The unemployment rate increased in January to 5.3 per cent and has been around 5¼ per cent since April last year. Wages growth remains subdued and is not expected to pick up for some time. A gradual lift in wages growth would be a welcome development and is needed for inflation to be sustainably within the 2–3 per cent target range.

There are further signs of a pick-up in established housing markets, with prices rising in most markets, in some cases quite strongly. Mortgage loan commitments have also picked up, although demand for credit by investors remains subdued. Mortgage rates are at record lows and there is strong competition for borrowers of high credit quality. Credit conditions for small and medium-sized businesses remain tight.

The global outbreak of the coronavirus is expected to delay progress in Australia towards full employment and the inflation target. The Board therefore judged that it was appropriate to ease monetary policy further to provide additional support to employment and economic activity. It will continue to monitor developments closely and to assess the implications of the coronavirus for the economy. The Board is prepared to ease monetary policy further to support the Australian economy.

As expected, too little. No understanding of anything.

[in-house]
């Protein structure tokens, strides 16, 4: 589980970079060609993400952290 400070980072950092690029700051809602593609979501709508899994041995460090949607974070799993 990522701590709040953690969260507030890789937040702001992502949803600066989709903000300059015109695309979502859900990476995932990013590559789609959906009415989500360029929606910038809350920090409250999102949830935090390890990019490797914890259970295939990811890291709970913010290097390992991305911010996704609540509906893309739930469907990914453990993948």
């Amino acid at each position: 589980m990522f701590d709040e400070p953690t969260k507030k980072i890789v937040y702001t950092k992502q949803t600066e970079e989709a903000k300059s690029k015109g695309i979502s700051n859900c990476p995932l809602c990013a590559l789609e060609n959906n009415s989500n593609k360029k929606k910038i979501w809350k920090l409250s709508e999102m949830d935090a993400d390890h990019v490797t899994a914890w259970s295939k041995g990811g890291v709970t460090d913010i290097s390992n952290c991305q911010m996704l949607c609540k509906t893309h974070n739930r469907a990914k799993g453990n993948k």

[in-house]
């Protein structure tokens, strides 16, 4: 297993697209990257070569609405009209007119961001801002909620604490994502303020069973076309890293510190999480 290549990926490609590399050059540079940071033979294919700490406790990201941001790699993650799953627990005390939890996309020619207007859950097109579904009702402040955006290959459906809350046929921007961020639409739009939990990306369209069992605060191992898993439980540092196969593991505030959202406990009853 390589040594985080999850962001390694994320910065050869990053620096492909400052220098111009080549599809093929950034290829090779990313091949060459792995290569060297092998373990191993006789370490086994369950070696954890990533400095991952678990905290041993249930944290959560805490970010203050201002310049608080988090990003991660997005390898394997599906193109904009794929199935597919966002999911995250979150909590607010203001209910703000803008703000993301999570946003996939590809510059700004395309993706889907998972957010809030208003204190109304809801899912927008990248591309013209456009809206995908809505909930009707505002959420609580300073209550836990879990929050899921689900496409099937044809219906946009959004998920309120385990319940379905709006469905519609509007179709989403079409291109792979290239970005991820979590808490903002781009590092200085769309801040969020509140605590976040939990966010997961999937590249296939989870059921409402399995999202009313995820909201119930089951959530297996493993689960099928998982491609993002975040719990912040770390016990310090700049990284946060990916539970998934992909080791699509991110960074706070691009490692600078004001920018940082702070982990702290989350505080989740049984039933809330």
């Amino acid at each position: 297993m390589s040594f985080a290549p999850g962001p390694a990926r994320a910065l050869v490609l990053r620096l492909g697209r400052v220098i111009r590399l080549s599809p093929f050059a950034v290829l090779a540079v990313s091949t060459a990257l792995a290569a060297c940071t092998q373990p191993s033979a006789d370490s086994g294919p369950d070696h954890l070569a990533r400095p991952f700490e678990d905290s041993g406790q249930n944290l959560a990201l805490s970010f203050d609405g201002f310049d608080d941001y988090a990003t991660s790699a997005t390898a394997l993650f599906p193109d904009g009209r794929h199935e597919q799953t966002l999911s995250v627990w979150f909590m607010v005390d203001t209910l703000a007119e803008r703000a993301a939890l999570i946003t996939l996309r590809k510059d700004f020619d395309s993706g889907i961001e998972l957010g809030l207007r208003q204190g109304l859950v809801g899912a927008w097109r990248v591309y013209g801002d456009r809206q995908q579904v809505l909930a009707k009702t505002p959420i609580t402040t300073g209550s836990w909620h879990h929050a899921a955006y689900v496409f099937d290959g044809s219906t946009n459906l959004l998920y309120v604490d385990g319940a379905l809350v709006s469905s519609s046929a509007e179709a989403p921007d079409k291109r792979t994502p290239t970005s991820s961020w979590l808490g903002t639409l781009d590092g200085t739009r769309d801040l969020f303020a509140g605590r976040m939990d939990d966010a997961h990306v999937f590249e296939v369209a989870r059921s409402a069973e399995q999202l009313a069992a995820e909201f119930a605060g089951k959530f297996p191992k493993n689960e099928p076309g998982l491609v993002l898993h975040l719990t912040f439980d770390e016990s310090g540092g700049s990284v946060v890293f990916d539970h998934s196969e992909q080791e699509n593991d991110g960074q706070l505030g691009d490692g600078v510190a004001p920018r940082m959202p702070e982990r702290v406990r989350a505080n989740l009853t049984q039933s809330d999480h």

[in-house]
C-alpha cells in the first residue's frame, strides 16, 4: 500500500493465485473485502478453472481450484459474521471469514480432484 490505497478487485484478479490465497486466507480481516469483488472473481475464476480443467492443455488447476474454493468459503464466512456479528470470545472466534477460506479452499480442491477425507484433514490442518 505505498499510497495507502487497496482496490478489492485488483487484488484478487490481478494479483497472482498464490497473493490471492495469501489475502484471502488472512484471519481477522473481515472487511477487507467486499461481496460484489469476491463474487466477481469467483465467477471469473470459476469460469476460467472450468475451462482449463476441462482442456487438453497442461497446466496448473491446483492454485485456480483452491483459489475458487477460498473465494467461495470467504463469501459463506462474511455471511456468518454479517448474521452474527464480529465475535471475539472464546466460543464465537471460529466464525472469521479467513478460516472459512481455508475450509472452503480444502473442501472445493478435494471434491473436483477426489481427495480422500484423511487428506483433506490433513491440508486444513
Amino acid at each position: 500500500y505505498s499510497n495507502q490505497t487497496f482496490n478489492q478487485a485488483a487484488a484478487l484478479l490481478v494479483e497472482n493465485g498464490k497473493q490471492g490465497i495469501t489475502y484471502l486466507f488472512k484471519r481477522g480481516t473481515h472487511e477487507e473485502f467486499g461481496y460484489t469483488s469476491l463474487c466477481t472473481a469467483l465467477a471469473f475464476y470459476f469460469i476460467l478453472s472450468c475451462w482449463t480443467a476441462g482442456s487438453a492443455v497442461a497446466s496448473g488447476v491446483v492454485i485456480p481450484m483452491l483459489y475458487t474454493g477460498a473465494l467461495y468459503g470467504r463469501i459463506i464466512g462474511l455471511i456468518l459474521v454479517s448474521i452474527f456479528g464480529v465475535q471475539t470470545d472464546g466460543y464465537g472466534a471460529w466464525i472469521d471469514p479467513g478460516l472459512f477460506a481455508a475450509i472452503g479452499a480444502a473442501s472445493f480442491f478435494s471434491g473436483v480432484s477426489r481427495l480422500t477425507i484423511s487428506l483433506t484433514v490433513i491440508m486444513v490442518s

David Llewellyn-Smith
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Comments

  1. “The global outbreak of the coronavirus is expected to delay progress in Australia towards full employment and the inflation target.”

    That’s one of the all time understatements…

    • DominicMEMBER

      That sort of wisdom doesn’t come cheap – now get back to work, because you’re paying (through the nose) for it.

    • happy valleyMEMBER

      Captain Phil was always living a lie with his 4.5% unemployment excuse target and now it will never happen in his lifetime other than if some BB workers fall off the perch from ScoVID-19.

    • buttzilla sixteen

      cut teh rates, open teh gates, blame teh states……………. that will fix thang.

    • Jumping jack flash

      Coronavirus couldn’t have happened at a better time!

      Just when the limits of a debt-based currency are being reached – interest rates can’t be manipulated any more, and QE-ing all over the economy does little to help anything, they’re wringing their hands wondering what the devil they can do, suddenly from out of nowhere they have an excuse for its collapse.